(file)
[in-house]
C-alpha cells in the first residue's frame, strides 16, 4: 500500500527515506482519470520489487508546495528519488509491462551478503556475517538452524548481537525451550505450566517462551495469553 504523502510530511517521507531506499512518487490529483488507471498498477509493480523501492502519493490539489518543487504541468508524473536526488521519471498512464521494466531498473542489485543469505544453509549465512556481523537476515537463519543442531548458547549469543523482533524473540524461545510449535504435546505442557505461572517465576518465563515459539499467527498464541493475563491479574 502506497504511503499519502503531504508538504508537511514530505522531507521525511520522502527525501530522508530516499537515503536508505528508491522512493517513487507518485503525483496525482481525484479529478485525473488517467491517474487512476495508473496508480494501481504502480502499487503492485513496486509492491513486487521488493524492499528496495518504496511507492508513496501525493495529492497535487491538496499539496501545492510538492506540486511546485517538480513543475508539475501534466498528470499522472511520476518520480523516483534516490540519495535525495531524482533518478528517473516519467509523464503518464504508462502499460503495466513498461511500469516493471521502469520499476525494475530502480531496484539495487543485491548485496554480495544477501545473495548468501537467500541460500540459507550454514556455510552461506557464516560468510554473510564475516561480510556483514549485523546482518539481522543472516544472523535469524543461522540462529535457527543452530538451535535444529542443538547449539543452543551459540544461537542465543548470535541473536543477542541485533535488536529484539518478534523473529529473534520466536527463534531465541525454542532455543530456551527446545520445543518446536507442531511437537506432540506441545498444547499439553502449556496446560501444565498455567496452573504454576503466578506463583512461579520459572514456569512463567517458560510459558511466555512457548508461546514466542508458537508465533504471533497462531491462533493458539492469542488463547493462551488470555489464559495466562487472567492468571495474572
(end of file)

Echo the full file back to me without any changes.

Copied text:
[in-house]
C-alpha cells in the first residue's frame, strides 16, 4: 500500500527515506482519470520489487508546495528519488509491462551478503556475517538452524548481537525451550505450566517462551495469553 504523502510530511517521507531506499512518487490529483488507471498498477509493480523501492502519493490539489518543487504541468508524473536526488521519471498512464521494466531498473542489485543469505544453509549465512556481523537476515537463519543442531548458547549469543523482533524473540524461545510449535504435546505442557505461572517465576518465563515459539499467527498464541493475563491479574 502506497504511503499519502503531504508538504508537511514530505522531507521525511520522502527525501530522508530516499537515503536508505528508491522512493517513487507518485503525483496525482481525484479529478485525473488517467491517474487512476495508473496508480494501481504502480502499487503492485513496486509492491513486487521488493524492499528496495518504496511507492508513496501525493495529492497535487491538496499539496501545492510538492506540486511546485517538480513543475508539475501534466498528470499522472511520476518520480523516483534516490540519495535525495531524482533518478528517473516519467509523464503518464504508462502499460503495466513498461511500469516493471521502469520499476525494475530502480531496484539495487543485491548485496554480495544477501545473495548468501537467500541460500540459507550454514556455510552461506557464516560468510554473510564475516561480510556483514549485523546482518539481522543472516544472523535469524543461522540462529535457527543452530538451535535444529542443538547449539543452543551459540544461537542465543548470535541473536543477542541485533535488536529484539518478534523473529529473534520466536527463534531465541525454542532455543530456551527446545520445543518446536507442531511437537506432540506441545498444547499439553502449556496446560501444565498455567496452573504454576503466578506463583512461579520459572514456569512463567517458560510459558511466555512457548508461546514466542508458537508465533504471533497462531491462533493458539492469542488463547493462551488470555489464559495466562487472567492468571495474572